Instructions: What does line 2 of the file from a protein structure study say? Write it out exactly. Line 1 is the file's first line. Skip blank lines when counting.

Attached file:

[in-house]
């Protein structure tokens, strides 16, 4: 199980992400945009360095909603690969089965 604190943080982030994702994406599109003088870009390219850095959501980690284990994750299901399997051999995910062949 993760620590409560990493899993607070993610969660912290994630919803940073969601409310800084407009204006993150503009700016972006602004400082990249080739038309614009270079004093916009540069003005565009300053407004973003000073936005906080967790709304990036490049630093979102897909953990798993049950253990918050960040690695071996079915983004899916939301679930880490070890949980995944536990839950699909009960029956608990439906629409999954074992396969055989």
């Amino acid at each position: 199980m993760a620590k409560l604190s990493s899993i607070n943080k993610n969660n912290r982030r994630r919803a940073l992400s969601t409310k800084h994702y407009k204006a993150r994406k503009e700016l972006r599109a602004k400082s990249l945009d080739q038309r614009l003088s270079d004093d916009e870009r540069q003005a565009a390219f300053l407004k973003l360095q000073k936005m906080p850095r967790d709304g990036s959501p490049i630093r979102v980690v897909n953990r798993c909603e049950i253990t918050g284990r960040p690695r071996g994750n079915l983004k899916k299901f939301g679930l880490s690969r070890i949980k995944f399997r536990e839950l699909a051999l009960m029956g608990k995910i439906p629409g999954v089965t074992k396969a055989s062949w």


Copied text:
């Protein structure tokens, strides 16, 4: 199980992400945009360095909603690969089965 604190943080982030994702994406599109003088870009390219850095959501980690284990994750299901399997051999995910062949 993760620590409560990493899993607070993610969660912290994630919803940073969601409310800084407009204006993150503009700016972006602004400082990249080739038309614009270079004093916009540069003005565009300053407004973003000073936005906080967790709304990036490049630093979102897909953990798993049950253990918050960040690695071996079915983004899916939301679930880490070890949980995944536990839950699909009960029956608990439906629409999954074992396969055989």